Does The Eastern Company’s (NASDAQ:EML) ROCE Reflect Well On The Business?

Today we’ll look at The Eastern Company (NASDAQ:EML) and reflect on its potential as an investment. Specifically, we’ll consider its Return On Capital Employed (ROCE), since that will give us an insight into how efficiently the business can generate profits from the capital it requires.

Firstly, we’ll go over how we calculate ROCE. Next, we’ll compare it to others in its industry. And finally, we’ll look at how its current liabilities are impacting its ROCE.

Return On Capital Employed (ROCE): What is it?

ROCE is a measure of a company’s yearly pre-tax profit (its return), relative to the capital employed in the business. Generally speaking a higher ROCE is better. Overall, it is a valuable metric that has its flaws. Author Edwin Whiting says to be careful when comparing the ROCE of different businesses, since ‘No two businesses are exactly alike.’

So, How Do We Calculate ROCE?

The formula for calculating the return on capital employed is:

Return on Capital Employed = Earnings Before Interest and Tax (EBIT) ÷ (Total Assets – Current Liabilities)

Or for Eastern:

0.11 = US$18m ÷ (US$191m – US$29m) (Based on the trailing twelve months to March 2019.)

So, Eastern has an ROCE of 11%.

Check out our latest analysis for Eastern

Is Eastern’s ROCE Good?

ROCE is commonly used for comparing the performance of similar businesses. We can see Eastern’s ROCE is around the 11% average reported by the Machinery industry. Regardless of where Eastern sits next to its industry, its ROCE in absolute terms appears satisfactory, and this company could be worth a closer look.

We can see that , Eastern currently has an ROCE of 11% compared to its ROCE 3 years ago, which was 7.1%. This makes us wonder if the company is improving.

NasdaqGM:EML Past Revenue and Net Income, August 1st 2019
NasdaqGM:EML Past Revenue and Net Income, August 1st 2019

It is important to remember that ROCE shows past performance, and is not necessarily predictive. ROCE can be misleading for companies in cyclical industries, with returns looking impressive during the boom times, but very weak during the busts. ROCE is only a point-in-time measure. How cyclical is Eastern? You can see for yourself by looking at this free graph of past earnings, revenue and cash flow.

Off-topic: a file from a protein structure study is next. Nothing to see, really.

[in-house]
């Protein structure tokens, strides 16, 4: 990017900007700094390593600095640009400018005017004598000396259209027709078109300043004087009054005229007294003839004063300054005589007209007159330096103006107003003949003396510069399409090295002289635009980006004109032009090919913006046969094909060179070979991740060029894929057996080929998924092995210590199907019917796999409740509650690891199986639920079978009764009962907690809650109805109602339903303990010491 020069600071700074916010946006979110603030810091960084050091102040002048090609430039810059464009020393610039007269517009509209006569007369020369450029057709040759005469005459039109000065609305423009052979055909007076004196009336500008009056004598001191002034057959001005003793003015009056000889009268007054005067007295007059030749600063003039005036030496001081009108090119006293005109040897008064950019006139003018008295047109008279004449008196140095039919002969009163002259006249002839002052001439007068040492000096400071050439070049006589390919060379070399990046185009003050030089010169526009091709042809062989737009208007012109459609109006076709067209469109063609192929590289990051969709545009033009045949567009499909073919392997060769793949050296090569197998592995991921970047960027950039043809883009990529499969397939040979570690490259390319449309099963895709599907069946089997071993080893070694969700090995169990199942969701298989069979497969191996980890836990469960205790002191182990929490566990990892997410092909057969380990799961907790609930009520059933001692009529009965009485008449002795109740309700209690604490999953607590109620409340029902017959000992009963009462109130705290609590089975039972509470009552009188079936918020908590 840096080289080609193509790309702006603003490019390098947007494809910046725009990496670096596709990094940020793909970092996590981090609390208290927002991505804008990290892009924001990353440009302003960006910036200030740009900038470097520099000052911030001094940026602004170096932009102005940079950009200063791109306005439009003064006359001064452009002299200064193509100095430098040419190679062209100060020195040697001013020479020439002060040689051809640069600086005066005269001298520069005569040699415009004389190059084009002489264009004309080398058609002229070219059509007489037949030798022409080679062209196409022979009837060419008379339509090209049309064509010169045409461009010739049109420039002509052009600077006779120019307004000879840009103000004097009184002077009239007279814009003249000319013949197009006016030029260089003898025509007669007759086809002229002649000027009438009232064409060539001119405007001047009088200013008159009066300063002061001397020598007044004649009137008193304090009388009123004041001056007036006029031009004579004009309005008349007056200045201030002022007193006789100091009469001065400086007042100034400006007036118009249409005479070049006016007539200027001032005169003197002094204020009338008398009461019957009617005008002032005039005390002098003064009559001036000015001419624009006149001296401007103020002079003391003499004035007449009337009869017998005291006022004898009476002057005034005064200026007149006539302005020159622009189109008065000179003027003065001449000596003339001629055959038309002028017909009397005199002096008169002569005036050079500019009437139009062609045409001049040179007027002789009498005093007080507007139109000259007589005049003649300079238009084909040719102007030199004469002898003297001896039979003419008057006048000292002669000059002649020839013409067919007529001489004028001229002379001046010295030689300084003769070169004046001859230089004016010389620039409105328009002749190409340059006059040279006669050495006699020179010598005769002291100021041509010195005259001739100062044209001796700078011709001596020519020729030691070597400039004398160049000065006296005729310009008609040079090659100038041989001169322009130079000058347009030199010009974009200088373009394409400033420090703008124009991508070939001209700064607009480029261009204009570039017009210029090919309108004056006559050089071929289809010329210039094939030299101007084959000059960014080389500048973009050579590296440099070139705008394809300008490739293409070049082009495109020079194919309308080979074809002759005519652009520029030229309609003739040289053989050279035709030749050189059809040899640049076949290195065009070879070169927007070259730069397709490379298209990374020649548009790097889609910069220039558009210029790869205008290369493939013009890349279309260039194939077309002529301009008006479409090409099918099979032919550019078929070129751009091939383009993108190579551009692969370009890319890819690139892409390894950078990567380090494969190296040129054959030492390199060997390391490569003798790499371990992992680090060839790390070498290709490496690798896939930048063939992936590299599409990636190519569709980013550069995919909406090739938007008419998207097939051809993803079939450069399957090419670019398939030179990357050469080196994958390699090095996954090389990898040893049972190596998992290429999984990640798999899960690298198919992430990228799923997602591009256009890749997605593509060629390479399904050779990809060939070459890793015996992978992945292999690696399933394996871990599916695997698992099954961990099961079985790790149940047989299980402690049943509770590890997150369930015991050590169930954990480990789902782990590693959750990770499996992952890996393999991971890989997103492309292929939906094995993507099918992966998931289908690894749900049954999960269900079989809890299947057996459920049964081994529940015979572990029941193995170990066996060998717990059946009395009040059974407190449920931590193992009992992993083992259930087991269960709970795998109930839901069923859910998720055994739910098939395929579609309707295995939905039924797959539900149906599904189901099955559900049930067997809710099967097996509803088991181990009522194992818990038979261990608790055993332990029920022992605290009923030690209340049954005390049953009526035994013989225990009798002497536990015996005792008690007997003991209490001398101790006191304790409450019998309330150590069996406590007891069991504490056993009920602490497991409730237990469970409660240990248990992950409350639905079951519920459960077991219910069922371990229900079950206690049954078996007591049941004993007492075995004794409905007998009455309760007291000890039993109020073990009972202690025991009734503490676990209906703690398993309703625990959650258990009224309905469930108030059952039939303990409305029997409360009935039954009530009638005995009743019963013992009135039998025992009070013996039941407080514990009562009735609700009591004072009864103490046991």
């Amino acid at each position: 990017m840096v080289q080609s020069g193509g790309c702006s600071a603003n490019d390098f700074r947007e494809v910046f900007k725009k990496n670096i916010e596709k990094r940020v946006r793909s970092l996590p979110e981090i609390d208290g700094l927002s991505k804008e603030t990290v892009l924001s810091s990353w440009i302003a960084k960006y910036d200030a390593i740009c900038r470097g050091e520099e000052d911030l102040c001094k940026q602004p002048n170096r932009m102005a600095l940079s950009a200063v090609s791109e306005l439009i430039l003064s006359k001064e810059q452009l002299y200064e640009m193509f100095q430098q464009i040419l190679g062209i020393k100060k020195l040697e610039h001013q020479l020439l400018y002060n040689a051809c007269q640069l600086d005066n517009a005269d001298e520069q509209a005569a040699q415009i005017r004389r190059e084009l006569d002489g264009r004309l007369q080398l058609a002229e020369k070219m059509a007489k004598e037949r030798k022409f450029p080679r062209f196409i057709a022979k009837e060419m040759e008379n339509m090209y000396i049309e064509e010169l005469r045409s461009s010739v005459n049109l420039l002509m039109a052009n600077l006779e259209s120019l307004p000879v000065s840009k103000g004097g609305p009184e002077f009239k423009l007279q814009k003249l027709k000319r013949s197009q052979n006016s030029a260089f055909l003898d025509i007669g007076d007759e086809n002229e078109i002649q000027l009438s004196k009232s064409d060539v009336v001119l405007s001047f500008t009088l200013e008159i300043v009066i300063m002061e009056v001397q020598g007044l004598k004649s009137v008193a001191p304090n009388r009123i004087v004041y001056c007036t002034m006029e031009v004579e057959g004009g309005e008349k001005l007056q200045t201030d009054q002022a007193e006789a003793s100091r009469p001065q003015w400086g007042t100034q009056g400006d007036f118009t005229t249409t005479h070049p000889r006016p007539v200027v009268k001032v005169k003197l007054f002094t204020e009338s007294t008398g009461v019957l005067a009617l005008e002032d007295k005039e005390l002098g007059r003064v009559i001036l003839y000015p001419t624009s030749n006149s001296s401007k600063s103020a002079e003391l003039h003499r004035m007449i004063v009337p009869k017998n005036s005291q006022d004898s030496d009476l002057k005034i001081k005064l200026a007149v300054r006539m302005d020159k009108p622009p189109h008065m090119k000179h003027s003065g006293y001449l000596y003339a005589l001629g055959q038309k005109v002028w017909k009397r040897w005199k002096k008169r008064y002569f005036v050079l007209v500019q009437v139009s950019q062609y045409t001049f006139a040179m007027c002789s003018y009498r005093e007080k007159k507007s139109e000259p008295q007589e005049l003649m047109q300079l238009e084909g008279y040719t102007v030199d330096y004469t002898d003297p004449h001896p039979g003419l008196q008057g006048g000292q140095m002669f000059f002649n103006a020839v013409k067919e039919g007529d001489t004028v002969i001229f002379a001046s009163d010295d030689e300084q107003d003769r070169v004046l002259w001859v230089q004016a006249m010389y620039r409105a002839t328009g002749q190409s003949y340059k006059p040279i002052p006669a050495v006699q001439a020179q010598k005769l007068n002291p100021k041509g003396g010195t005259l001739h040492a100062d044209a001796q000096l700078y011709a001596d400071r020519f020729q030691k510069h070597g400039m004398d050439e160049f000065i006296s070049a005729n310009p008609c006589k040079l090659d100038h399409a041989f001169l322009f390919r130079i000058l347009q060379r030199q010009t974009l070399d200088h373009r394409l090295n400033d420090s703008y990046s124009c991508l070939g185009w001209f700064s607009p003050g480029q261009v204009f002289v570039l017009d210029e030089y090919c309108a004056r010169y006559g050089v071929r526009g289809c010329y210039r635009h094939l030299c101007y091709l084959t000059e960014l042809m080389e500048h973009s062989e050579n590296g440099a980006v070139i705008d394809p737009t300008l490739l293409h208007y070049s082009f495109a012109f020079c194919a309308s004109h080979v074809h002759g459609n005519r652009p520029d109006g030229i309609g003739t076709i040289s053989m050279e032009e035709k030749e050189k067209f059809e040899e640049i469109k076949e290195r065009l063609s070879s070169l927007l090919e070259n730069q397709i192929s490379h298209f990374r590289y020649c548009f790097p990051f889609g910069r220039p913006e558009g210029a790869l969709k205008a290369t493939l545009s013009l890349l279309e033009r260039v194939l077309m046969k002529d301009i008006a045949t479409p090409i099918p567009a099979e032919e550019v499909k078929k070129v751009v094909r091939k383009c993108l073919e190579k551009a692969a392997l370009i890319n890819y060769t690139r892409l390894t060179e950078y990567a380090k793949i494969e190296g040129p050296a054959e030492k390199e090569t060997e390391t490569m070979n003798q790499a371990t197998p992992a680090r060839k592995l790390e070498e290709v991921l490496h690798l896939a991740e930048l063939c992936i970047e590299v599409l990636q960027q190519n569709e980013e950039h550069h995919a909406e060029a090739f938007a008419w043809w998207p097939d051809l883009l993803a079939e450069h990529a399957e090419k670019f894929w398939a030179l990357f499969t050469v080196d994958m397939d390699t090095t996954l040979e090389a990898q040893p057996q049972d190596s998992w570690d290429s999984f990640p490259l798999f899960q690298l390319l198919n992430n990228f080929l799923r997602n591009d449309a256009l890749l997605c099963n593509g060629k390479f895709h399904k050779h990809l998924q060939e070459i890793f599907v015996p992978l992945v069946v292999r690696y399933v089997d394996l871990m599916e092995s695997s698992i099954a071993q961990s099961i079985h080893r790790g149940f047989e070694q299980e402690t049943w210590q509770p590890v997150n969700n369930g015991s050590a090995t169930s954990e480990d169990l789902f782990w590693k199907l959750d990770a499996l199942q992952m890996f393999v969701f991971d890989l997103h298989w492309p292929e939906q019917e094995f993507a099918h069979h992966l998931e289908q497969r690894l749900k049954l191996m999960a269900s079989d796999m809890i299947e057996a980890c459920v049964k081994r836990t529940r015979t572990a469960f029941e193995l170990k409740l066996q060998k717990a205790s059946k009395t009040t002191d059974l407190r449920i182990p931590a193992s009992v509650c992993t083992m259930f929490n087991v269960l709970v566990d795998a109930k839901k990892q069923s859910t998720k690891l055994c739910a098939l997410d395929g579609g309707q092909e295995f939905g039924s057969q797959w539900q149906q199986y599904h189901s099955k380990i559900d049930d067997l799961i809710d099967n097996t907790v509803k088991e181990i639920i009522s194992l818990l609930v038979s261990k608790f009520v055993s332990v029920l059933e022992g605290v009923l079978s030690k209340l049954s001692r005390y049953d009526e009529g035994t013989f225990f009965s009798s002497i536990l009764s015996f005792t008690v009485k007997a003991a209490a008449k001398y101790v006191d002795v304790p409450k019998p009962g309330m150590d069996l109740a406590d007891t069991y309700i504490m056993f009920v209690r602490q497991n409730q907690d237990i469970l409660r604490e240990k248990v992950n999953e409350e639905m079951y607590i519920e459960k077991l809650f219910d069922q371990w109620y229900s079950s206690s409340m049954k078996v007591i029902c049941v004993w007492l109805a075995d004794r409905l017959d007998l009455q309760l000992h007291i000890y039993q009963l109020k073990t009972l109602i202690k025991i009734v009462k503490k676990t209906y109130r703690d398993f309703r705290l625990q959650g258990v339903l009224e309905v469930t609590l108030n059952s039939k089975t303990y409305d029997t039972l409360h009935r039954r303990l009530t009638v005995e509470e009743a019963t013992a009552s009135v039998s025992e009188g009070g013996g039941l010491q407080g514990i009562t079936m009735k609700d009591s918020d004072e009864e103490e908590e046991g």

Do Eastern’s Current Liabilities Skew Its ROCE?

Liabilities, such as supplier bills and bank overdrafts, are referred to as current liabilities if they need to be paid within 12 months. Due to the way ROCE is calculated, a high level of current liabilities makes a company look as though it has less capital employed, and thus can (sometimes unfairly) boost the ROCE. To counteract this, we check if a company has high current liabilities, relative to its total assets.

Eastern has total liabilities of US$29m and total assets of US$191m. Therefore its current liabilities are equivalent to approximately 15% of its total assets. Low current liabilities are not boosting the ROCE too much.

The Bottom Line On Eastern’s ROCE

This is good to see, and with a sound ROCE, Eastern could be worth a closer look. There might be better investments than Eastern out there, but you will have to work hard to find them . These promising businesses with rapidly growing earnings might be right up your alley.

I will like Eastern better if I see some big insider buys. While we wait, check out this free list of growing companies with considerable, recent, insider buying.

We aim to bring you long-term focused research analysis driven by fundamental data. Note that our analysis may not factor in the latest price-sensitive company announcements or qualitative material.

If you spot an error that warrants correction, please contact the editor at editorial-team@simplywallst.com. This article by Simply Wall St is general in nature. It does not constitute a recommendation to buy or sell any stock, and does not take account of your objectives, or your financial situation. Simply Wall St has no position in the stocks mentioned. Thank you for reading.